Confessions of a phone banker


Brennan Eberwine

Phone banking is an extremely important, if not boring and annoying, way for political parties to get their messages across and supporters counted.

Brennan Eberwine

The good, the bad, the necessary.

I’ve been watching the 2020 election closely for the last year and half and, like most people, have been driving myself insane over hypothetical situations and what could happen. The most excruciating part of it all is that because I’m only 15 I can’t vote, donate, or do any of the typical ways most people support the campaigns. One day, I got an email from the Biden campaign about phone banking and I figured it’s probably the only way I could meaningfully do something for the campaign I want to support. So I signed up.

Even before I started calling people, I got on a Google Meet call with the organizer and other volunteers to do a rundown of how to call voters, that we were calling into Pennsylvania, and reminding us to be polite. There were about 10 other volunteers there, all old, all excited to be there. This definitely wasn’t the “Settle for Biden” Gen Z crowd I was used to, these were retired Baby Boomers wearing “No Malarkey” pins and hats who were excited to see Joe Biden run and hopefully win. It was an interesting experience to get out of my echo chamber and see people who weren’t necessarily where I am politically. So after a Powerpoint explanation from the organizer about how to connect to what he called the “Dem Dialer” we were set loose to begin calling Pennsylvanians about voting for Joe Biden.

When I connected to the “Dem Dialer” I had absolutely no idea what to expect from the people of Pennsylvania. It turned out that people who have been getting political phone calls from candidates for the past 2 months aren’t too keen on taking another one. So when I connected to the first person and said “Hi! My name is Brennan and I’m a volunteer for the Pennsylvania Democratic Party. Is ____ Available” they were immediately very angry and hostile towards me. They. went. Off. We were instructed that if a voter is hostile then we’re just supposed to hang up and take them off our call list, so after he was done yelling at me I did just that. Immediately afterwards I disconnected my phone because I already needed a break. What the hell did I get myself into?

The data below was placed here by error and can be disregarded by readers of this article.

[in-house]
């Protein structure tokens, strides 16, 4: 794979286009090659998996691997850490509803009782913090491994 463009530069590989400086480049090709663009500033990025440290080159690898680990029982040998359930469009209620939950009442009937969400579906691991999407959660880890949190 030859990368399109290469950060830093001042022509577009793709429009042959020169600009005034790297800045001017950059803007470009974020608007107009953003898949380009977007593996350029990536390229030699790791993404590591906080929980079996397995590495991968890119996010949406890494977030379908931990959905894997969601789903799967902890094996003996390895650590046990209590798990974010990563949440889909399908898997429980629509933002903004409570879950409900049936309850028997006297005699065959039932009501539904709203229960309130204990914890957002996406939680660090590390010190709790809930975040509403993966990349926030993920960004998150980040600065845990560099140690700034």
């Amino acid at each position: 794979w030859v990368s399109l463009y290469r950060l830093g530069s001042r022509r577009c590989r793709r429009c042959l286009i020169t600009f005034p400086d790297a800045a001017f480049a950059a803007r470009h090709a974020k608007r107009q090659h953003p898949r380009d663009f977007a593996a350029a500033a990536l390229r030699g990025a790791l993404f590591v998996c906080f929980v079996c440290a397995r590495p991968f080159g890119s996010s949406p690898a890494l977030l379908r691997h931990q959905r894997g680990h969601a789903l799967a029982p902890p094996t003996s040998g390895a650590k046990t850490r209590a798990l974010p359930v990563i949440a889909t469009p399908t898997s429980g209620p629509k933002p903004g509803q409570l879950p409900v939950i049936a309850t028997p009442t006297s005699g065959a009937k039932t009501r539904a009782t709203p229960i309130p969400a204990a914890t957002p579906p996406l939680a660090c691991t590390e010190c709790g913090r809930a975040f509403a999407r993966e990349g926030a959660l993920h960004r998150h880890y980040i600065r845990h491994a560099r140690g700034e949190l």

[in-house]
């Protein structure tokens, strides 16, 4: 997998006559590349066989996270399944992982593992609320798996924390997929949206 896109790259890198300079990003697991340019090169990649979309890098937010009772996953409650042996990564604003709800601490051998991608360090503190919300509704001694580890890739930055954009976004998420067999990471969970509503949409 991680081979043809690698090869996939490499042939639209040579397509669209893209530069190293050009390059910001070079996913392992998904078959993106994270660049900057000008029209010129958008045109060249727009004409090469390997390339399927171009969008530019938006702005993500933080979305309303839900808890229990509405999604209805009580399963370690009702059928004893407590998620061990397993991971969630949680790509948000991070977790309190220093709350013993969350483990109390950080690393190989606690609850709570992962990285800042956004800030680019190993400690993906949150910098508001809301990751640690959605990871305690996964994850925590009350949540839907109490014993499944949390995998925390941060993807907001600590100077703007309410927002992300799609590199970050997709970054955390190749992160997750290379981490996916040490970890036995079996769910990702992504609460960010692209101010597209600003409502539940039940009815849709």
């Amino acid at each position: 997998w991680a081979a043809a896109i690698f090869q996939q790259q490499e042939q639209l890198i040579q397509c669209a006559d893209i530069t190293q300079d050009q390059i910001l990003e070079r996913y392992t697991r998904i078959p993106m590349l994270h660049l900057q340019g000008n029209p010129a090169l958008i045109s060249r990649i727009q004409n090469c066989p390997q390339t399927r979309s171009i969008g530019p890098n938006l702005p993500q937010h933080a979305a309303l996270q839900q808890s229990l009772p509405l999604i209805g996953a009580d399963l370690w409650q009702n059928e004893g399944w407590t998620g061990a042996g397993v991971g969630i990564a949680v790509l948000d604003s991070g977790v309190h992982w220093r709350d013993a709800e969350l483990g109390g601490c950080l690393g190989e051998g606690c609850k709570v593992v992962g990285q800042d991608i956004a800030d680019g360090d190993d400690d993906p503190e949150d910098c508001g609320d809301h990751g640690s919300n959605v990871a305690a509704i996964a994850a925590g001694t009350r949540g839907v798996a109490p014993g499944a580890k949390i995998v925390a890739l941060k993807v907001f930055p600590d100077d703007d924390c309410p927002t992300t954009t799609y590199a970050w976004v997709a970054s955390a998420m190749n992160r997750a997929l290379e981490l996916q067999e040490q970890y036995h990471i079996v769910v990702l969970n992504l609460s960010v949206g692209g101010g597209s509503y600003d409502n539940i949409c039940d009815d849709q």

Phone banking is probably the most humiliating thing I have ever done in my life. Usually people either hang up on you immediately or verbally abuse you for a little bit then hang up. One of those situations by themselves is awful, imagine doing it over and over again for an hour. I remember one woman after I had said my spiel and it turned out I had the wrong number said “you got the wrong number and the wrong party.” and hung up. Probably the worst call was on the second night of phone banking, when I got nothing but hang ups and wrong numbers until this one guy pulled me into an argument for 30 minutes and tried to bait me into getting angry by saying racial slurs, however I remained polite and tried to tell him Joe Biden’s policy proposals because otherwise the person on the other end would just have another story of a “triggered liberal.” The other volunteers apparently also had similar experiences as me too.  I just kept on thinking: “How do these boomers stand doing this?”

Now that I’ve told you that phone banking is awful, I will say that it is still important to elections. Even though being on the receiving end of these calls can be annoying, especially in swing states where my call was probably a dime a dozen, they still do serve a purpose. Some people really do need help and may not know where to go. I remember that one voter was having trouble getting her mail-in vote and was worried she wouldn’t be able to vote. I told her to contact her county clerk office about it. Another voter tried to vote early but was held up because 3 men blocked the entrance and turned away 300 people, I told him to contact the  U.S. Department of Justice Voting Rights Hotline. Some people truly do need help and may not know where to turn to, and recieving a cold call from a volunteer gives them an option. It’s also a great way for young people to get involved and use their own agency to help their candidate.

Phone banking isn’t going anywhere anytime soon. So why not next election, open up your laptop and sign up for a phone bank to help your candidate and make your voice heard.